The interpret_first setting of interpreter_mode is still experimental. The default is llvm (compiled). Users can start using it for new application development, as we expect to make it fully supported for production next year. Let us know if you have feedback on it.
IN-list performance improvement
Queries with IN-lists are quite common in analytical applications. We’ve made them faster in SingleStore DB 6.7 in a couple of ways:
The first item primarily improves queries with smaller IN lists.
Resource governor enhancements for CPU and concurrency
In SingleStore DB 6.7, we extended our resource governor (RG) to allow you to limit use of CPU by resource pools, and limit the number of queries concurrently executing in a pool. This will not speed up an individual query on a lightly loaded system, but it can improve overall performance on a busy system for high-priority work items, and improve overall throughput. This requires correctly configuring RG for the characteristics of your application.
For example, you can set the SOFT_CPU_LIMIT_PERCENTAGE for your pool named “high_priority” to be 30 percent. This guarantees that work in the high-priority pool always can have at least 30 percent of the CPU when the system is heavily loaded. It’s a soft limit, but if other pools are using more than 70 percent total, when needed, the CPU can be taken away from them for the high_priority pool in a fraction of a second.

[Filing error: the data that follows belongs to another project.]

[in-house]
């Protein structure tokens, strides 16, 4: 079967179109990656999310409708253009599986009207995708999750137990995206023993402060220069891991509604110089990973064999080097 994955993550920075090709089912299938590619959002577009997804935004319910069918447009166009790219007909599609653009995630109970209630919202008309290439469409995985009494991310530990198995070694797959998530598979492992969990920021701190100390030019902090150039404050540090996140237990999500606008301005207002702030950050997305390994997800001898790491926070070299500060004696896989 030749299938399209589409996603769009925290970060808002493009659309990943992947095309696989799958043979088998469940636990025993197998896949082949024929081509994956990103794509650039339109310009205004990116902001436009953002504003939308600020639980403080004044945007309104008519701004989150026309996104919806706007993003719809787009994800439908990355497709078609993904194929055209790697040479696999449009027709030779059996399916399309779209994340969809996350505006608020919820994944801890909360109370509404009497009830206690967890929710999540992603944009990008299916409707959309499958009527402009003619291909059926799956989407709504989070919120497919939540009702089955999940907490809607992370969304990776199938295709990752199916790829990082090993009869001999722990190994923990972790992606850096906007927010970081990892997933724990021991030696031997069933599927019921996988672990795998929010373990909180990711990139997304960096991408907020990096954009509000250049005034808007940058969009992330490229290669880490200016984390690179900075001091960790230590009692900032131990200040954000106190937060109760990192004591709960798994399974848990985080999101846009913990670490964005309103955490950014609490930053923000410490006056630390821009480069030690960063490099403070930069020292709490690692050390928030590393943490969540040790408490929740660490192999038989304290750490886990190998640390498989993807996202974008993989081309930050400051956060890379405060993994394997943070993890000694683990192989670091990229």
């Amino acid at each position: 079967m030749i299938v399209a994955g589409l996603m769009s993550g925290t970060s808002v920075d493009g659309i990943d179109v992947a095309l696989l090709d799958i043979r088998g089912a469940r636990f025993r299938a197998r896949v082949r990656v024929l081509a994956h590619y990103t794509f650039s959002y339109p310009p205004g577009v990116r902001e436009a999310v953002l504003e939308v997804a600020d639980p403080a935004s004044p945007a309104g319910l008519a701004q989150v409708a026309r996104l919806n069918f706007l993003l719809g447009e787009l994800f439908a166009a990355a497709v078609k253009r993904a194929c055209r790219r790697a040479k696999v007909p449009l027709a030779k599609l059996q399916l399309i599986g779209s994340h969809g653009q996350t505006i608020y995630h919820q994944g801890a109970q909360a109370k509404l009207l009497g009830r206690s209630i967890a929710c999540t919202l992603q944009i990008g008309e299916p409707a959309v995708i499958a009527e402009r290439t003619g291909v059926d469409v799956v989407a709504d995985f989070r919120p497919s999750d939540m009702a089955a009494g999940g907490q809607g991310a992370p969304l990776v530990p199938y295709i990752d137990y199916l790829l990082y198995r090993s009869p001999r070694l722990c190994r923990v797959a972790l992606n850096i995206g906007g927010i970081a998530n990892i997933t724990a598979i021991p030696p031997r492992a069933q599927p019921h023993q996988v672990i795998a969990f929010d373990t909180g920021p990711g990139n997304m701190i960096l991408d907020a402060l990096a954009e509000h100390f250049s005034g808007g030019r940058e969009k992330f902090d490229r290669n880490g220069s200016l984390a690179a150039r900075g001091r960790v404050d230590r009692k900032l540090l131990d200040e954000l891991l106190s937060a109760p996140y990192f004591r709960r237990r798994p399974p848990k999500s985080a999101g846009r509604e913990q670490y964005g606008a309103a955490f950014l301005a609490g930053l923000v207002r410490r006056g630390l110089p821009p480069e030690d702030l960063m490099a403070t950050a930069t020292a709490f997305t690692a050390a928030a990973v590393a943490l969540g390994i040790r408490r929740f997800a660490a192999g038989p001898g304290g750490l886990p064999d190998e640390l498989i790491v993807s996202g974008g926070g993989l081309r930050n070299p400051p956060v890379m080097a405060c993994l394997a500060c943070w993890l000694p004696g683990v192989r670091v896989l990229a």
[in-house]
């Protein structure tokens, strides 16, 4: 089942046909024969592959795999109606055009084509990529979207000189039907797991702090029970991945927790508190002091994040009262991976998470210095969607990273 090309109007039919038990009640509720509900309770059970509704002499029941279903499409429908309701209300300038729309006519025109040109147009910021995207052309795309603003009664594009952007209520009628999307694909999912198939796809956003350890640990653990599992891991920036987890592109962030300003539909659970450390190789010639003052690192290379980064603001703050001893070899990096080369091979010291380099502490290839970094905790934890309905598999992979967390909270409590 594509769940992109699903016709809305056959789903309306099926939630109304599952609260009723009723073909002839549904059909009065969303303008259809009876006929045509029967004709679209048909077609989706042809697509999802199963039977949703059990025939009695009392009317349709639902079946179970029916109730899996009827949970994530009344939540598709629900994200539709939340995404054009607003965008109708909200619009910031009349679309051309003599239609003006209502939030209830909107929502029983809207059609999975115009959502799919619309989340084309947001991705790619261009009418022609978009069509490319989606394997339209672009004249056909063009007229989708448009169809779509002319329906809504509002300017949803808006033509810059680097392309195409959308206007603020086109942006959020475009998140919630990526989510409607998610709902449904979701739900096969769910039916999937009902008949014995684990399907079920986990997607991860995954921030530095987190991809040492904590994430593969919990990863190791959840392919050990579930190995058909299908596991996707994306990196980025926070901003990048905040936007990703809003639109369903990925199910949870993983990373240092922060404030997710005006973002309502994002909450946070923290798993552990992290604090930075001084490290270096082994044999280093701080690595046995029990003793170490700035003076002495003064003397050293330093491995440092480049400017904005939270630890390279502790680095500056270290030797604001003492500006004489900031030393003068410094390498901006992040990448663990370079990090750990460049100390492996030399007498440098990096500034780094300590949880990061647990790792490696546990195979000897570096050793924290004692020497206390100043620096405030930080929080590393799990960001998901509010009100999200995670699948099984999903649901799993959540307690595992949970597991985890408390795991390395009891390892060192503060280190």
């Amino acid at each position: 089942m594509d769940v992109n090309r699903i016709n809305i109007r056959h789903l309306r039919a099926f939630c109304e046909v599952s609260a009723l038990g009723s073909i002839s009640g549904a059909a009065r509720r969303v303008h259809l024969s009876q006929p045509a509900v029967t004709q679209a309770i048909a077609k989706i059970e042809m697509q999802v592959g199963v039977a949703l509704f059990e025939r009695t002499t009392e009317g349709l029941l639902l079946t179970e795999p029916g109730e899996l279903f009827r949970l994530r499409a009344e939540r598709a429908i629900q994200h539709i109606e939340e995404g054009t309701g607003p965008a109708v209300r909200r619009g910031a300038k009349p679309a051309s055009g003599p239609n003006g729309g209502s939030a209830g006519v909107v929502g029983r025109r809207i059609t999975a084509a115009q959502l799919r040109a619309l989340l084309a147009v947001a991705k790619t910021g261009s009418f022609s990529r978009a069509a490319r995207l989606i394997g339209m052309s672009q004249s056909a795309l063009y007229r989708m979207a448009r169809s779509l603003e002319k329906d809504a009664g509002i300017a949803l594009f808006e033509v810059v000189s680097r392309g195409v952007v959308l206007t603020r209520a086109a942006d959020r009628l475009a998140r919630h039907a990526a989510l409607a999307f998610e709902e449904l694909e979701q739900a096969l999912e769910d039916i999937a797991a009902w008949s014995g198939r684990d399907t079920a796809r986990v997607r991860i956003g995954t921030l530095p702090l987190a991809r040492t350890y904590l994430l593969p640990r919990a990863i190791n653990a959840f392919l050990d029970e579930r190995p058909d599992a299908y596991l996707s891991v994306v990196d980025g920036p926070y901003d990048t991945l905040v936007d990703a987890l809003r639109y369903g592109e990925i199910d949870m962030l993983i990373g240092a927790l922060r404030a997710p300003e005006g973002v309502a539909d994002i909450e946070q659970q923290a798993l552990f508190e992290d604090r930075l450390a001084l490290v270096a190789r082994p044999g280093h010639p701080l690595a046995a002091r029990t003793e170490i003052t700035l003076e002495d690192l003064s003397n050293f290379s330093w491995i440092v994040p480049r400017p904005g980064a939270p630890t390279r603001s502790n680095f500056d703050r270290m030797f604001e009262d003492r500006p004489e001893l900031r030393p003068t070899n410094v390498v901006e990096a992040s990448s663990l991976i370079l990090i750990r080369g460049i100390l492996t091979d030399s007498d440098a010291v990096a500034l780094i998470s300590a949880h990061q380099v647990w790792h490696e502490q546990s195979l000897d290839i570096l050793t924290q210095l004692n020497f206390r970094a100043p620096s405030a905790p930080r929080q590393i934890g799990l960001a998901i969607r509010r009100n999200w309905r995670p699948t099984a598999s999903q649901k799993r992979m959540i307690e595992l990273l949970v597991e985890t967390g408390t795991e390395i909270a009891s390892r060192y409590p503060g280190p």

In addition, if you have a well-known gigantic query, you can put it in its own pool and limit the concurrency of that pool to 1, so only a single instance of it can run at a time. This can avoid thrashing and out-of-memory errors, while letting smaller reports run without waiting.
Columnstore filter improvements
Range filters on integer-encoded columns in columnstore tables are now faster. Range filters are those filters that use <, <=, >, >=, or BETWEEN. In SingleStore DB 6.7, these are implemented using Intel AVX2 SIMD instructions that operate directly on encoded data. Simple tests show speedups in the range of roughly three to six times for integer range filters.
In addition, filter operations on integer run-length-encoded columns have speeded up by about a factor of two compared with SingleStore DB 6.5. This was achieved with low-level performance tuning, continuing to use SIMD.